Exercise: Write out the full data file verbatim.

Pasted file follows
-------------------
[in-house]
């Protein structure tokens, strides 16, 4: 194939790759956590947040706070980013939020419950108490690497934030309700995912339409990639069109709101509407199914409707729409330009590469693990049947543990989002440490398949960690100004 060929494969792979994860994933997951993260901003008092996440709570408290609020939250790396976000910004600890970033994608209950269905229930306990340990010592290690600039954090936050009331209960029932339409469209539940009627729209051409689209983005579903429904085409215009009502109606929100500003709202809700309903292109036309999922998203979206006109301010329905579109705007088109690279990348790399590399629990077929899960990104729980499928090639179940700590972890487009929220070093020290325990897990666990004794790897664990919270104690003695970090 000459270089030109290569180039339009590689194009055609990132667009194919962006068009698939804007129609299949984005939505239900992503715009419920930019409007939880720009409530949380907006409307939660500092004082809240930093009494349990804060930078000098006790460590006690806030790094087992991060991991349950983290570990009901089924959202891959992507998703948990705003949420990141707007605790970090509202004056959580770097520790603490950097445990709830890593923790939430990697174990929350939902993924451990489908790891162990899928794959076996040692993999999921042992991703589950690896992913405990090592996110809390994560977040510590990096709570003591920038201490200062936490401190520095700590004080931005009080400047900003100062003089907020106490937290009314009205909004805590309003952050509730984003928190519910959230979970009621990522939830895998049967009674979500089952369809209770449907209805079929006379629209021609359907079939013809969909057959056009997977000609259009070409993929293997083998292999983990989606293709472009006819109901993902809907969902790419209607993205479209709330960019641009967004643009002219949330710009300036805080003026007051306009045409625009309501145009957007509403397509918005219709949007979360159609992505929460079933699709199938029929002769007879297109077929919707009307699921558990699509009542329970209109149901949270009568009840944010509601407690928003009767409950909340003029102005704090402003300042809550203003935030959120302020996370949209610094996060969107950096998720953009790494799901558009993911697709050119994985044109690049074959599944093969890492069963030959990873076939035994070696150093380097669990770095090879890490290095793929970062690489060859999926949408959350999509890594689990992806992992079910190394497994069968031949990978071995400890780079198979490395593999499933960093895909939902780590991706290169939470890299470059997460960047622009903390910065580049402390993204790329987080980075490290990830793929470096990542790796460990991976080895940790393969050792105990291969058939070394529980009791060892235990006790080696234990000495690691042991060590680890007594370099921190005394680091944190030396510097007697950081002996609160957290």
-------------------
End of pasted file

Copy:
[in-house]
């Protein structure tokens, strides 16, 4: 194939790759956590947040706070980013939020419950108490690497934030309700995912339409990639069109709101509407199914409707729409330009590469693990049947543990989002440490398949960690100004 060929494969792979994860994933997951993260901003008092996440709570408290609020939250790396976000910004600890970033994608209950269905229930306990340990010592290690600039954090936050009331209960029932339409469209539940009627729209051409689209983005579903429904085409215009009502109606929100500003709202809700309903292109036309999922998203979206006109301010329905579109705007088109690279990348790399590399629990077929899960990104729980499928090639179940700590972890487009929220070093020290325990897990666990004794790897664990919270104690003695970090 000459270089030109290569180039339009590689194009055609990132667009194919962006068009698939804007129609299949984005939505239900992503715009419920930019409007939880720009409530949380907006409307939660500092004082809240930093009494349990804060930078000098006790460590006690806030790094087992991060991991349950983290570990009901089924959202891959992507998703948990705003949420990141707007605790970090509202004056959580770097520790603490950097445990709830890593923790939430990697174990929350939902993924451990489908790891162990899928794959076996040692993999999921042992991703589950690896992913405990090592996110809390994560977040510590990096709570003591920038201490200062936490401190520095700590004080931005009080400047900003100062003089907020106490937290009314009205909004805590309003952050509730984003928190519910959230979970009621990522939830895998049967009674979500089952369809209770449907209805079929006379629209021609359907079939013809969909057959056009997977000609259009070409993929293997083998292999983990989606293709472009006819109901993902809907969902790419209607993205479209709330960019641009967004643009002219949330710009300036805080003026007051306009045409625009309501145009957007509403397509918005219709949007979360159609992505929460079933699709199938029929002769007879297109077929919707009307699921558990699509009542329970209109149901949270009568009840944010509601407690928003009767409950909340003029102005704090402003300042809550203003935030959120302020996370949209610094996060969107950096998720953009790494799901558009993911697709050119994985044109690049074959599944093969890492069963030959990873076939035994070696150093380097669990770095090879890490290095793929970062690489060859999926949408959350999509890594689990992806992992079910190394497994069968031949990978071995400890780079198979490395593999499933960093895909939902780590991706290169939470890299470059997460960047622009903390910065580049402390993204790329987080980075490290990830793929470096990542790796460990991976080895940790393969050792105990291969058939070394529980009791060892235990006790080696234990000495690691042991060590680890007594370099921190005394680091944190030396510097007697950081002996609160957290």